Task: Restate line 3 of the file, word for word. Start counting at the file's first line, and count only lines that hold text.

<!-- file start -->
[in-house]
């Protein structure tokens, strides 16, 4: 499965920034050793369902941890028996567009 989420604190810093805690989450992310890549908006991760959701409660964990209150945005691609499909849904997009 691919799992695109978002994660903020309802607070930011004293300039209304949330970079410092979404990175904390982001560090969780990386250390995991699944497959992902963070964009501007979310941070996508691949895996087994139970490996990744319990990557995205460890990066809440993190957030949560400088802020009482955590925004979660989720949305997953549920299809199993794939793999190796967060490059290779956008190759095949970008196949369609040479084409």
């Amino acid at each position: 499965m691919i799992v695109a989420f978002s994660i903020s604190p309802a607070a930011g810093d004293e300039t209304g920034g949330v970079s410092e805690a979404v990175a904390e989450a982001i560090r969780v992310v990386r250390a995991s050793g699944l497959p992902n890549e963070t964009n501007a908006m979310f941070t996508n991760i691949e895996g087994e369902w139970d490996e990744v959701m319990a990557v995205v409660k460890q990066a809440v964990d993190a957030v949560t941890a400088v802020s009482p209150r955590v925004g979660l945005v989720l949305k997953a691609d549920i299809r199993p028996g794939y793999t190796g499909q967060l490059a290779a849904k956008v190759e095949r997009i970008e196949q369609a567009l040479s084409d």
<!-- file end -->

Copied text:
């Amino acid at each position: 499965m691919i799992v695109a989420f978002s994660i903020s604190p309802a607070a930011g810093d004293e300039t209304g920034g949330v970079s410092e805690a979404v990175a904390e989450a982001i560090r969780v992310v990386r250390a995991s050793g699944l497959p992902n890549e963070t964009n501007a908006m979310f941070t996508n991760i691949e895996g087994e369902w139970d490996e990744v959701m319990a990557v995205v409660k460890q990066a809440v964990d993190a957030v949560t941890a400088v802020s009482p209150r955590v925004g979660l945005v989720l949305k997953a691609d549920i299809r199993p028996g794939y793999t190796g499909q967060l490059a290779a849904k956008v190759e095949r997009i970008e196949q369609a567009l040479s084409d």